“It would only be a problem for people who want to gain weight,” said Mary Ellen Camire, a professor at the University of Maine’s Department of Food Science & Human Nutrition in Orono.


But other researchers say the goal of a revision would be to give people as much accurate information as possible to help them make informed choices about food, Carmody said. Such a process could result in broad changes, such as new numbers for the total calories people need in a day.


“By getting a better understating of the effective calories in food, we’ll get a better sense of human energy requirement,” Carmody said.


A change to the calorie system would not be easy, Carmody said. And because of differences between individuals, it would be impossible to create a system that would work for everyone.


But researchers may be able to fill in some of the system’s biggest gaps, such as the effects of food processing and heat loss, Carmody said.


“We can start to think of simple ways to improve [the system] that will be better for the average consumer,” Carmody said.


Pass it on: An overhaul of the system we use to calculate calories is needed so people can better gauge how many calories they get from food.


Follow Rachael Rettner on Twitter @RachaelRettner, or MyHealthNewsDaily @MyHealth_MHND. We’re also on Facebook & Google+.


Copyright 2013 MyHealthNewsDaily, a TechMediaNetwork company. All rights reserved. This material may not be published, broadcast, rewritten or redistributed.
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Hillary: Secretary of empowerment




Girls hug U.S. Secretary of State Hillary Clinton during a 2010 tour of a shelter run for sex trafficking victims in Cambodia.




STORY HIGHLIGHTS


  • Donna Brazile: Clinton stepping down as Secretary of State. Maybe she'll run for president

  • She says as secretary she expanded foreign policy to include effect on regular people

  • She says she was first secretary of state to focus on empowering women and girls

  • Brazile: Clinton has fought for education and inclusion in politics for women and girls




Editor's note: Donna Brazile, a CNN contributor and a Democratic strategist, is vice chairwoman for voter registration and participation at the Democratic National Committee. She is a nationally syndicated columnist, an adjunct professor at Georgetown University and author of "Cooking with Grease." She was manager for the Gore-Lieberman presidential campaign in 2000.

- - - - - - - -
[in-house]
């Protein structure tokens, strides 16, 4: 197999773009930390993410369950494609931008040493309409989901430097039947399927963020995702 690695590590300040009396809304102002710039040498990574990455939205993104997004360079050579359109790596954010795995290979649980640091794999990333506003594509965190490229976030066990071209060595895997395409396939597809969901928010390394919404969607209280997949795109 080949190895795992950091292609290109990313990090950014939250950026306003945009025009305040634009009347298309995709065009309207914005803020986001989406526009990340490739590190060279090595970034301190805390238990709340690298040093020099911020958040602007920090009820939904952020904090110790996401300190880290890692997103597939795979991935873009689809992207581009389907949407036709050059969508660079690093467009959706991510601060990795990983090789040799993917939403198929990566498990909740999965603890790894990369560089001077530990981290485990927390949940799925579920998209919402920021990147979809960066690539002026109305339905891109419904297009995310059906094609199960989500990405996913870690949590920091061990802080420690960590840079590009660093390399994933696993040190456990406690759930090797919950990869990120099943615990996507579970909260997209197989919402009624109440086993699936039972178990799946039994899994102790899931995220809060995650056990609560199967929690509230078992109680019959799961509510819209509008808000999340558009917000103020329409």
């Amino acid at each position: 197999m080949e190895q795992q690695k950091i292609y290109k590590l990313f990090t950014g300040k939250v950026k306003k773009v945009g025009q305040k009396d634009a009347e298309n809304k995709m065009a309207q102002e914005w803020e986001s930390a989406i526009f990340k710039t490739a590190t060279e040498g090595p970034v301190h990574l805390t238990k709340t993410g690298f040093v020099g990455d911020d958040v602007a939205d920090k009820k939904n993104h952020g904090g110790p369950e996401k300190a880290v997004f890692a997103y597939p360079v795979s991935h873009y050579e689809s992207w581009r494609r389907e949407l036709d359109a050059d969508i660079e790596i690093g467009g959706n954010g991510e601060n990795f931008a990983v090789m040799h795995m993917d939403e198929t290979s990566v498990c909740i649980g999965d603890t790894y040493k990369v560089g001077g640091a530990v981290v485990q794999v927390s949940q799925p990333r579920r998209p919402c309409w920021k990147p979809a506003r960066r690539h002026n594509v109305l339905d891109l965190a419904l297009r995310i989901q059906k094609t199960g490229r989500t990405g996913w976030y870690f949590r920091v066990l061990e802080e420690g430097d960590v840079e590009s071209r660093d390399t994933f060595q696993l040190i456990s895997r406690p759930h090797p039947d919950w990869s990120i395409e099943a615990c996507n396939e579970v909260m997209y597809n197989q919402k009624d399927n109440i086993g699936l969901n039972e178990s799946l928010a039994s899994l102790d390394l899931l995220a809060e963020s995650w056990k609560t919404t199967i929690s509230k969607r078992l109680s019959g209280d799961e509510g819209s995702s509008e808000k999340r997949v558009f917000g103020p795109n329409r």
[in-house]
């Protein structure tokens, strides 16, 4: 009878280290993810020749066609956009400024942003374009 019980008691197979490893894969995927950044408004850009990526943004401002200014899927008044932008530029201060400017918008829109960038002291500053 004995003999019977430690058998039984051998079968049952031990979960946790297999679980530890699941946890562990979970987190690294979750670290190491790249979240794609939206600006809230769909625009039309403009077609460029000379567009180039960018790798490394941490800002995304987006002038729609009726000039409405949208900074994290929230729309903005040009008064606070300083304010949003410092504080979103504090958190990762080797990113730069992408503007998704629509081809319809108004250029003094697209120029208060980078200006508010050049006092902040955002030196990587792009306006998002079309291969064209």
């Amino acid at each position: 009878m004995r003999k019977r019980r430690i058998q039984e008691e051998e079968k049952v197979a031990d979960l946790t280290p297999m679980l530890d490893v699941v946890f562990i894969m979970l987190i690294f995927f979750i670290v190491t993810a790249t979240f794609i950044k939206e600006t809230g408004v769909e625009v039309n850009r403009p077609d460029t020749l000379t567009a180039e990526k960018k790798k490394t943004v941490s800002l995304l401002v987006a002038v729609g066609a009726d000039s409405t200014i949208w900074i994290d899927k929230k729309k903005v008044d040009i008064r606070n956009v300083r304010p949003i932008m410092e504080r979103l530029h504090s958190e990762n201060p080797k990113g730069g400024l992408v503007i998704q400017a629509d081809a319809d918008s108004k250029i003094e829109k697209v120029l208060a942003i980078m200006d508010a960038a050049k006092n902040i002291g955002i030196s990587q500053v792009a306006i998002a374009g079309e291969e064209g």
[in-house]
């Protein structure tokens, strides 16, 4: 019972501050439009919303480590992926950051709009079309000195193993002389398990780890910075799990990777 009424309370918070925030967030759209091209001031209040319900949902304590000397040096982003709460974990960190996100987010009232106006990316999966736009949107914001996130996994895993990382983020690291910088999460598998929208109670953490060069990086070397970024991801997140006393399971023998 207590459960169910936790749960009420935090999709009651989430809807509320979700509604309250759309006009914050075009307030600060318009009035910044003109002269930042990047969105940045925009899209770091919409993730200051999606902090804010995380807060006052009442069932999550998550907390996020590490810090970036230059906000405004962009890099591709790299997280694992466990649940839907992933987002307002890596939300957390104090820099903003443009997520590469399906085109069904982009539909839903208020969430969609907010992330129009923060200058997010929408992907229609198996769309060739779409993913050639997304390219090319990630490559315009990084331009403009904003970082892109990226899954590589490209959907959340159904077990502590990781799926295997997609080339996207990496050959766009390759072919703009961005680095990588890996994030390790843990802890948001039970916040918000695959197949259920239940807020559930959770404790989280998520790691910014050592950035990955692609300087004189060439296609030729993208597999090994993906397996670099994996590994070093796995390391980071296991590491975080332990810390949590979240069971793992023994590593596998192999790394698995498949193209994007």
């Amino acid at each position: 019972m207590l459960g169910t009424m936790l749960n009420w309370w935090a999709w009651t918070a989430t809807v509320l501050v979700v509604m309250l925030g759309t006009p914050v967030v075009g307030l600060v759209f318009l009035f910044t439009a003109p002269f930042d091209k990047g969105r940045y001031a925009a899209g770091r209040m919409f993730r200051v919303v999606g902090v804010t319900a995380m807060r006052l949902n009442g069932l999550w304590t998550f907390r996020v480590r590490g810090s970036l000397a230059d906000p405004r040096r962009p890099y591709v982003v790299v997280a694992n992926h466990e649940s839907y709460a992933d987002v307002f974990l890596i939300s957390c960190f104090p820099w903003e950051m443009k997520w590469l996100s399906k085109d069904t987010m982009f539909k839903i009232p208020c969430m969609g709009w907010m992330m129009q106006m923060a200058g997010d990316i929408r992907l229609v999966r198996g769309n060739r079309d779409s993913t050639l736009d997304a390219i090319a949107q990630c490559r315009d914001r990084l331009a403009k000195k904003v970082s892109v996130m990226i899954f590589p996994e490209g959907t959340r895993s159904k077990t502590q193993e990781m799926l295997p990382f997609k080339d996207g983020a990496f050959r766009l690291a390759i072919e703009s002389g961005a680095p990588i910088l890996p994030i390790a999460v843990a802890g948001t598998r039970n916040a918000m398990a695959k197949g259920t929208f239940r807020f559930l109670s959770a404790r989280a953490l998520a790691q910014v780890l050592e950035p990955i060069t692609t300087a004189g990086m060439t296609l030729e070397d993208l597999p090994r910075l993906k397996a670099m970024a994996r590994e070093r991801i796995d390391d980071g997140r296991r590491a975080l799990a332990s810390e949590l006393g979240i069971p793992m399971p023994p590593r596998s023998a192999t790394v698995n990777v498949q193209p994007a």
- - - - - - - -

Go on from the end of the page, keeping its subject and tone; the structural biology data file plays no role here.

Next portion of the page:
(CNN) -- As Secretary of State Hillary Rodham Clinton steps down from her job Friday, many are assuming she will run for president. And she may. In fact, five of the first eight presidents first served their predecessors as secretary of state.


It hasn't happened in more than a century, though that may change should Clinton decide to run. After all, she has been a game changer her entire life.


But before we look ahead, I think we should appreciate what she's done as secretary of state; it's a high profile, high pressure job. You have to deal with the routine as if it is critical and with crisis as if it's routine. You have to manage egos, protocols, customs and Congress. You have to be rhetorical and blunt, diplomatic and direct.



CNN Contributor Donna Brazile

CNN Contributor Donna Brazile



As secretary of state you are dealing with heads of state and with we the people. And the president of the United States has to trust you -- implicitly.


On the road with Hillary Clinton


Of all Clinton's accomplishments -- and I will mention just a few -- this may be the most underappreciated. During the election, pundits were puzzled and amazed not only at how much energy former President Bill Clinton poured into Obama's campaign, but even more at how genuine and close the friendship was.


Obama was given a lot of well-deserved credit for reaching out to the Clintons by appointing then-Sen. Hillary Clinton as his secretary of state in the first place. But trust is a two-way street and has to be earned. We should not underestimate or forget how much Clinton did and how hard she worked. She deserved that trust, as she deserved to be in the war room when Osama bin Laden was killed.


By the way, is there any other leader in the last 50 years whom we routinely refer to by a first name, and do so more out of respect than familiarity? The last person I can think of was Ike -- the elder family member who we revere with affection. Hillary is Hillary.


It's not surprising that we feel we know her. She has been part of our public life for more than 20 years. She's been a model of dignity, diplomacy, empathy and toughness. She also has done something no other secretary of state has done -- including the two women who preceded her in the Cabinet post.


Rothkopf: President Hillary Clinton? If she wants it



Hillary has transformed our understanding -- no, our definition -- of foreign affairs. Diplomacy is no longer just the skill of managing relations with other countries. The big issues -- war and peace, terror, economic stability, etc. -- remain, and she has handled them with firmness and authority, with poise and confidence, and with good will, when appropriate.


But it is not the praise of diplomats or dictators that will be her legacy. She dealt with plenipotentiaries, but her focus was on people. Foreign affairs isn't just about treaties, she taught us, it's about the suffering and aspirations of those affected by the treaties, made or unmade.